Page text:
Now that I’m actively out of employment, I have time to read books – I did have the time before, but precious “me time” and life’s priorities meant that making time for books was lower down the pecking order.
These days I also find myself re-reading some books that I read when I wore a younger man’s clothes. Usually this is because I intend to complete trilogies/series of books for which I’d only read the first novel.
Recent examples of the latter are, in 2022, reading the nine book series of The Expanse. Before embarking on this epic read, I’d just completed watching the final season of Amazon’s Prime Video series of The Expanse and can say, as is usually the case, that the books are better … ‘though the TV series is nonetheless very good, even despite the odd patch of wooden acting and stilted dialog.
Prior to that, in 2021, I read Frank Herbert’s Dune. Mind you, only the original trilogy and NOT the other 22 books which, in my opinion, flog an original concept to death.
In the same vein, in 2023, I intend to read Isaac Asimov’s Foundation series of books. This started off as a trilogy, but was subsequently expanded by the author and then, following his death, other high profile sci-fi authors doffed their cap by inserting their inclusions into the Foundation timeline.
I expect the Foundation books to be a very different experience from the aforementioned Expanse novels, simply because The Expanse was written by an author as a complete, one after the other, end-to-end epic, with each subsequent book starting either days/weeks/months/years/decades after the previous installment, but nonetheless tied together in terms of literary style, characters, storylines etc.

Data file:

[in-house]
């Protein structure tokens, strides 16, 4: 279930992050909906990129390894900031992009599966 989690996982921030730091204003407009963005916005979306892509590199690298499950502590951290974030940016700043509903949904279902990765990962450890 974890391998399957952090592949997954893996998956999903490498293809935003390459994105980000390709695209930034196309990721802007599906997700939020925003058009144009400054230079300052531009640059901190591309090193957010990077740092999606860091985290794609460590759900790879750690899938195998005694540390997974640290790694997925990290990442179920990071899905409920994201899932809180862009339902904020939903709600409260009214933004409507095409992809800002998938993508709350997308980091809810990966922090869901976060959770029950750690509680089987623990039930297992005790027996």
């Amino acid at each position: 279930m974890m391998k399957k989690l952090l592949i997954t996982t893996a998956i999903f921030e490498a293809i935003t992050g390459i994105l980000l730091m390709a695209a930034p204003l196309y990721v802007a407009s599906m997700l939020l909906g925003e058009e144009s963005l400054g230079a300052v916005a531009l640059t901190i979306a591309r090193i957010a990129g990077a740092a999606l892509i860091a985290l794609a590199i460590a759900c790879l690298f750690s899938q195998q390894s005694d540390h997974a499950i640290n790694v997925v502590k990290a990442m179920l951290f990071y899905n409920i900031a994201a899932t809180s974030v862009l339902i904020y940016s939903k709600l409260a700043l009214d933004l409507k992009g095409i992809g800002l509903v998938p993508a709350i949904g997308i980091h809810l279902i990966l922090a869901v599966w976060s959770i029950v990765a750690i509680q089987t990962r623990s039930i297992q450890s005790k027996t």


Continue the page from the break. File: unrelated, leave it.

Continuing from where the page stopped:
Similar to The Expanse, Apple TV have also serialised the Foundation books. Thankfully, mid-20th century misogynistic world-views have been updated with some previously male characters being replaced by women. In fact, I can’t recall women ever being mentioned in Asimov books – I think everybody was based on wholesome, white, middle class 1950s Americans!
Story Arc of Asimov’s Universe
Some digging about was required, but the story arc of Asimov’s universe can be presented in the order shown below. However, for the OCD completionists out there, it should be noted there are the following omissions…
- Between the first two entries (The End of Eternity and I, Robot), the young reader orientated series of six books featuring space ranger David Starr.
- Between the third and fourth Robot novels (The Robots of Dawn and Robots and Empire), the four book Robot Mystery series by Robert Tiedemann and Alexander Irvine.
- Between the fourth Robot novel and the first Empire novel (Robots and Empire and The Stars, Like Dust), the Caliban trilogy by Robert McBride Allen
1 The main protagonist in this novel, Andrew Harlan, decided against Eternity Inc. and their constant change of the timeline. By so doing, he set in motion the necessary conditions that will eventually lead humanity to colonise space. In fact, in Foundation’s Edge, Dom tells the story (somewhat distorted by time) of the Eternals to Perolat and Trevize.
2 The first robot short stories collection, which were all included in The Complete Robot, though it also contains binding text (Mind and Iron), no longer in The Complete Robot.
9The third Foundation novel. It as actually a collection of four stories, originally published between 1942 and 1944, plus an introductory section written for the book in 1949. Published in 1955, and slightly abridged, as part of an Ace Double paperback with the title The 1000-Year Plan.
0 The fourth Foundation novel, made up of two stories, originally published in 1945. Published in 1952 as an Ace paperback with the title The Man Who Upset the Universe.